I didn’t study architecture, but my mother did and I defiantly think that influenced the way I see. I am also attracted to these places because of memory and place, I started to make them as a reaction to my childhood neighborhood that was disappearing through rapid development. So most places I make are based on family feeling of deja vu that brings up memories and experiences which I encounter through my own urban experience. Also google maps has become a tool to revisit or research places. I am interested in this bury experience of memory and imagination and from there I reimagine the places and build them and as I am making it memories change and sharpen so the model becomes a process of memory retrieve and usually the work is based on many different imaginations and places kind of like memory itself, it is hazy and memory usually comes into contact with an imagination point. I use foam core, paper, paint, perspex and recently I have tried some dollhouse architectural elements. Anything that will create an illusion for the camera. From there I photograph the miniature and the photograph is like a magnifying glass and creates a disorientating space.
A few museums have your work now. Who was the first and how did that happen?
The first was The Gold Coast City Art Gallery which is the Regional Gallery from my home town. The curator Virginia Rigney was interested in the fact that I was making work about the city and the transient nature of the place and therefore saw it valuable to the city collection. My college/university show was at the Gold Coast City Gallery so that is how the work was exposed. All the other acquisitions came from showing with my Galleries in Australia, in which they share my work with institutions and collectors.
Anna Carey, Lost in Paradise, 2019, giclee print, 84 × 125 cm
A great deal of Artists aren’t very good at creating their own PR. Is that something you like to do or do at all?
I don’t really do the PR side of things; In the past it has been the galleries doing the PR side of things. However, since I don’t have galleries in the USA I recently have made a conscious effort to try and apply for opportunities in LA/USA because I live here and want to share my work as I have made so much about the place.
In an ideal world I would prefer not to the PR side and let the galleries promote my work because it takes so much time away from the studio. I have noticed since I have been doing that side of things my studio practice is slipping big timeand that’s not good either… I have been thinking about this a lot lately as people always say artists need to do this to succeed and personally, I wish that wasn’t the case and think it is not always the case when looking at the careers of artists I admire. With Instagram and social media It is now all about the PR and the brand when I guess back in the 70’s it was about the art, there was no such thing as branding art. I often wonder whether I should ‘play the game’ more and yeah maybe I should but it’s not something I really enjoy doing. I guess I am old fashion. But I do think Instagram and promotion is a great tool and am very aware that if I had 1 million followers, I might have a different opinion about it all.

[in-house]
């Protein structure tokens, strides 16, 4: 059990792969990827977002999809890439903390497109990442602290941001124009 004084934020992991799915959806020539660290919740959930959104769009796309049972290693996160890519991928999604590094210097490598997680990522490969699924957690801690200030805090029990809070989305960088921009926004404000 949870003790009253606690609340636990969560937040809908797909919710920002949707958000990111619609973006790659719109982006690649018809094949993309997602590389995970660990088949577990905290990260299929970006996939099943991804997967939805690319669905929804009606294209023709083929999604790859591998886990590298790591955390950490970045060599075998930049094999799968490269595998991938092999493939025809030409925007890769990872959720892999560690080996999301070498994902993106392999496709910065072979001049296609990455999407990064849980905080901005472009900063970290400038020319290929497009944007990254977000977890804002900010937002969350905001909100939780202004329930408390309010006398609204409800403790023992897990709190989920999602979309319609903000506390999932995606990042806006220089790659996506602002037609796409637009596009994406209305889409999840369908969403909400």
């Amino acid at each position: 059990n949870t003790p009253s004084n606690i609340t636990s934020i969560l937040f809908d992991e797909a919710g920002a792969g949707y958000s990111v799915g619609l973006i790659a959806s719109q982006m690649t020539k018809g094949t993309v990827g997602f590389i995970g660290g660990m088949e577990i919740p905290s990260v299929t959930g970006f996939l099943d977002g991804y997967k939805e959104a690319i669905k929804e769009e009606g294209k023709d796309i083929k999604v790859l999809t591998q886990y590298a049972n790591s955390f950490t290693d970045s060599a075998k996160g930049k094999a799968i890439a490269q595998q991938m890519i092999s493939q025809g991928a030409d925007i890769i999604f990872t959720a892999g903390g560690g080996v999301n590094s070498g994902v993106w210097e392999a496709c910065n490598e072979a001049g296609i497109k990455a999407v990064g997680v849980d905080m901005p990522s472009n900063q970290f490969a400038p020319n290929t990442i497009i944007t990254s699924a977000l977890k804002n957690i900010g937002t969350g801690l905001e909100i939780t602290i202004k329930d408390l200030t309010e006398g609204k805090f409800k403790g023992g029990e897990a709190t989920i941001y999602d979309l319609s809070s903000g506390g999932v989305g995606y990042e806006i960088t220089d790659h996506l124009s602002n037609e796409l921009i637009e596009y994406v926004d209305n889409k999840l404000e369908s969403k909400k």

Anna Carey, Dream Cloud 2020, Giclee print, 89 x 134cm
You’re also a filmmaker? Can you tell us about that? What sort of films? Are they tiny, too?
Yes the films are tiny! They are films of the models and are very different to the photographs, less staged and reveal the fact that they are models. They are a bit disjointed and fragmented like a dream. I really want to develop and experiment further with the films.
Anna Carey, Yellow Moon 2017, 130cm x 86cm, Giclee print
Any shows coming up or are you on hold because of Covid? How has it changed the way you create and show your work?
I did have a few shows canceled because of covid but it was because some went online instead. I don’t think it changed the way I work but more so the way it is presented. Now I am just planning on making new work for a show at the end of the year and have some works that I will show online at Artereal Gallery in Australia later this year. The online shows are different to the way I present work because it’s just the images and I wont be framing them until they are sold. I also have a two series of work on display this year at LAX airport in terminal one for their public program with DCA (Department of cultural affairs).